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We were beset by driving rain, leeches, blisters and muscle fatigue like you wouldn’t believe. One day after stopping at a teashop for dahlbat and sitting cross legged on a tiny log for an hour, I was unable to stand. This to the enormous amusement of the children and teashop owners who kindly levered me to my feet. Crazy foreigners, I’m sure they were thinking.

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We knew the trek was worth it for several reasons. We were in Nepal! It was the Himalayas! And we wanted to achieve it, to say yes, we did it! 13 hour days of walking with and without any view in one of the most amazing mountain ranges in the world.

Remembering those treks has been a very helpful metaphor for me over the years. So much of life is represented in them:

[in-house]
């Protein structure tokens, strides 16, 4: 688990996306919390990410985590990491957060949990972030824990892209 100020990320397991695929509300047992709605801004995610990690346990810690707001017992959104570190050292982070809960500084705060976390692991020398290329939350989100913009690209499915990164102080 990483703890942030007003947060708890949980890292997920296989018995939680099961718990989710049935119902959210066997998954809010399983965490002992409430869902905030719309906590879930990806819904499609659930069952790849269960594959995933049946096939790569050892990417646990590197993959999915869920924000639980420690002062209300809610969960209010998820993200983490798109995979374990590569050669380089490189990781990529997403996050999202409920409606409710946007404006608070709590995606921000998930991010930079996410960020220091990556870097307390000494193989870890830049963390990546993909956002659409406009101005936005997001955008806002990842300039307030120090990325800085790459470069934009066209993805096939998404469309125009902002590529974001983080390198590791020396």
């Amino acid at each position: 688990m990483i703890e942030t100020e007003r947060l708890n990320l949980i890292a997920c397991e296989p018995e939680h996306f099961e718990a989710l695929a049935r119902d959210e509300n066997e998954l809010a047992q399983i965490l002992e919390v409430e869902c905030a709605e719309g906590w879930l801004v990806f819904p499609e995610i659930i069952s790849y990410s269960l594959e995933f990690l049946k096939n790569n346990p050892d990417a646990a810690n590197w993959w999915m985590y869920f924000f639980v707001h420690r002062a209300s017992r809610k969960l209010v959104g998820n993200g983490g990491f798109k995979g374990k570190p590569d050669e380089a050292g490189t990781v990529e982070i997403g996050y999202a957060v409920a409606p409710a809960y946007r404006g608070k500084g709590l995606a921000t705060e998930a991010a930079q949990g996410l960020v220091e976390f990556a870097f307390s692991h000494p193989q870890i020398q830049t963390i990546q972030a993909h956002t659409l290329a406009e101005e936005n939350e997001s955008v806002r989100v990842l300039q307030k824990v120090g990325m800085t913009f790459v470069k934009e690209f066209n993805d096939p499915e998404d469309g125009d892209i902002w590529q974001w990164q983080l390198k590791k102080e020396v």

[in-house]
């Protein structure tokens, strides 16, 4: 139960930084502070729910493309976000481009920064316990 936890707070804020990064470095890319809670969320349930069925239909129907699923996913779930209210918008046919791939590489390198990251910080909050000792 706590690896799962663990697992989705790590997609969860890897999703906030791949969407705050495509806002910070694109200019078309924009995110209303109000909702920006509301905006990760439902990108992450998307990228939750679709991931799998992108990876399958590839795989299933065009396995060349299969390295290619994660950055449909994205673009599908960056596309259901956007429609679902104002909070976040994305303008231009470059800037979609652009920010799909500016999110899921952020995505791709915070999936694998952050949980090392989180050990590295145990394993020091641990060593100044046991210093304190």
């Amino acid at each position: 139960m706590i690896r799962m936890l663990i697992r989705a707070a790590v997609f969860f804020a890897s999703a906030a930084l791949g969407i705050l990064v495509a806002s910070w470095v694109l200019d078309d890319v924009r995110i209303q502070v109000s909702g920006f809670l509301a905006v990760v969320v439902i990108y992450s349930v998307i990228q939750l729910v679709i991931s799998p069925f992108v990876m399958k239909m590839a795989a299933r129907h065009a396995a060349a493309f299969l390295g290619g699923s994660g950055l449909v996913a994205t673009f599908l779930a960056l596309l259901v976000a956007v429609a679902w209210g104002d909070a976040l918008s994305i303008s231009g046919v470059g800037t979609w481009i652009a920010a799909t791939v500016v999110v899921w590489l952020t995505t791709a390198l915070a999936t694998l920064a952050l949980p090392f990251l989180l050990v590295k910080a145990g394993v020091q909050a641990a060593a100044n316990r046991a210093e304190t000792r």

Climbing 13 hours all the way up to a peak only to look across the valley to an equal height and be told that that is where we have to get to by noon tomorrow.   (I asked my sister, “Where’s the bridge?” She replied, “No bridge. It’s just all the way down, and then all the way back up the other side.” I wanted to cry.)

Sometimes there were bridges –

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And sometimes there were not.

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Then there were the leeches.

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We were killing ourselves to go on this trek and now these nasty vermin were attacking our ankles? COME. ON.!!

And the rain and the wind. Sometimes we could laugh about it,

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And sometimes we couldn’t.

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Then the fog and those clouds. We knew that these incredible views were almost in touching distance. They were there right then along with us, but we couldn’t see them because of the circumstances.

Until, every so often, the clouds would lift and we could see the view and we remembered what this was all for.